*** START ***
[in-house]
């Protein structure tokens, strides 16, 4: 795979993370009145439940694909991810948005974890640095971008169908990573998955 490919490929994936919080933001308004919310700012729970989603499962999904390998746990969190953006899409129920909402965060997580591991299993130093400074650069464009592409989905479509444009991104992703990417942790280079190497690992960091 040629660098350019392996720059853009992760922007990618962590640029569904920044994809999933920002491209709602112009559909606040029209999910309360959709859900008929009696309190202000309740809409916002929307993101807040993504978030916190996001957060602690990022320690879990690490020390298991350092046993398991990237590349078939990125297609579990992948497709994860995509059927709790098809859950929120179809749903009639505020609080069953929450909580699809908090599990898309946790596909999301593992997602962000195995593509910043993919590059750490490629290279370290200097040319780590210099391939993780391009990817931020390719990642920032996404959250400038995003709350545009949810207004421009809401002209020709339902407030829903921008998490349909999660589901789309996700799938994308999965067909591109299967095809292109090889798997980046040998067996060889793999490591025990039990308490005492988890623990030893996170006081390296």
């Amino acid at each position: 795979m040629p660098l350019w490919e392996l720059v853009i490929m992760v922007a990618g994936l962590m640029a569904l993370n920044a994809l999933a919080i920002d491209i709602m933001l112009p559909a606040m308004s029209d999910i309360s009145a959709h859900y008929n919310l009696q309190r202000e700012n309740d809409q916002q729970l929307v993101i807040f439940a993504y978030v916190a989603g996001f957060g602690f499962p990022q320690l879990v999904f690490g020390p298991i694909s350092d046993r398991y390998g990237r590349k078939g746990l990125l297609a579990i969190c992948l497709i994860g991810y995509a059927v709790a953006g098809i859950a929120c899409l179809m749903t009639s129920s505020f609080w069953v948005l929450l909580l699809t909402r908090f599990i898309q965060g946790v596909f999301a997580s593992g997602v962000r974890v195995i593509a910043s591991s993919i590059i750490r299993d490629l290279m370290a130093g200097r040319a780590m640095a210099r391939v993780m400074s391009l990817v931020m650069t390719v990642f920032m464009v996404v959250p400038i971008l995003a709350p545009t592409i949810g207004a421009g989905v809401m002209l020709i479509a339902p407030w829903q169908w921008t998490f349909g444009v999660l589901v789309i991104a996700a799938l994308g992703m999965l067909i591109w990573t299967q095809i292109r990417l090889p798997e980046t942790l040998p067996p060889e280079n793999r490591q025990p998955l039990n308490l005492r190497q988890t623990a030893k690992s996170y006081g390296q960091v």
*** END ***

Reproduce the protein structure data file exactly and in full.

[in-house]
């Protein structure tokens, strides 16, 4: 795979993370009145439940694909991810948005974890640095971008169908990573998955 490919490929994936919080933001308004919310700012729970989603499962999904390998746990969190953006899409129920909402965060997580591991299993130093400074650069464009592409989905479509444009991104992703990417942790280079190497690992960091 040629660098350019392996720059853009992760922007990618962590640029569904920044994809999933920002491209709602112009559909606040029209999910309360959709859900008929009696309190202000309740809409916002929307993101807040993504978030916190996001957060602690990022320690879990690490020390298991350092046993398991990237590349078939990125297609579990992948497709994860995509059927709790098809859950929120179809749903009639505020609080069953929450909580699809908090599990898309946790596909999301593992997602962000195995593509910043993919590059750490490629290279370290200097040319780590210099391939993780391009990817931020390719990642920032996404959250400038995003709350545009949810207004421009809401002209020709339902407030829903921008998490349909999660589901789309996700799938994308999965067909591109299967095809292109090889798997980046040998067996060889793999490591025990039990308490005492988890623990030893996170006081390296």
């Amino acid at each position: 795979m040629p660098l350019w490919e392996l720059v853009i490929m992760v922007a990618g994936l962590m640029a569904l993370n920044a994809l999933a919080i920002d491209i709602m933001l112009p559909a606040m308004s029209d999910i309360s009145a959709h859900y008929n919310l009696q309190r202000e700012n309740d809409q916002q729970l929307v993101i807040f439940a993504y978030v916190a989603g996001f957060g602690f499962p990022q320690l879990v999904f690490g020390p298991i694909s350092d046993r398991y390998g990237r590349k078939g746990l990125l297609a579990i969190c992948l497709i994860g991810y995509a059927v709790a953006g098809i859950a929120c899409l179809m749903t009639s129920s505020f609080w069953v948005l929450l909580l699809t909402r908090f599990i898309q965060g946790v596909f999301a997580s593992g997602v962000r974890v195995i593509a910043s591991s993919i590059i750490r299993d490629l290279m370290a130093g200097r040319a780590m640095a210099r391939v993780m400074s391009l990817v931020m650069t390719v990642f920032m464009v996404v959250p400038i971008l995003a709350p545009t592409i949810g207004a421009g989905v809401m002209l020709i479509a339902p407030w829903q169908w921008t998490f349909g444009v999660l589901v789309i991104a996700a799938l994308g992703m999965l067909i591109w990573t299967q095809i292109r990417l090889p798997e980046t942790l040998p067996p060889e280079n793999r490591q025990p998955l039990n308490l005492r190497q988890t623990a030893k690992s996170y006081g390296q960091v």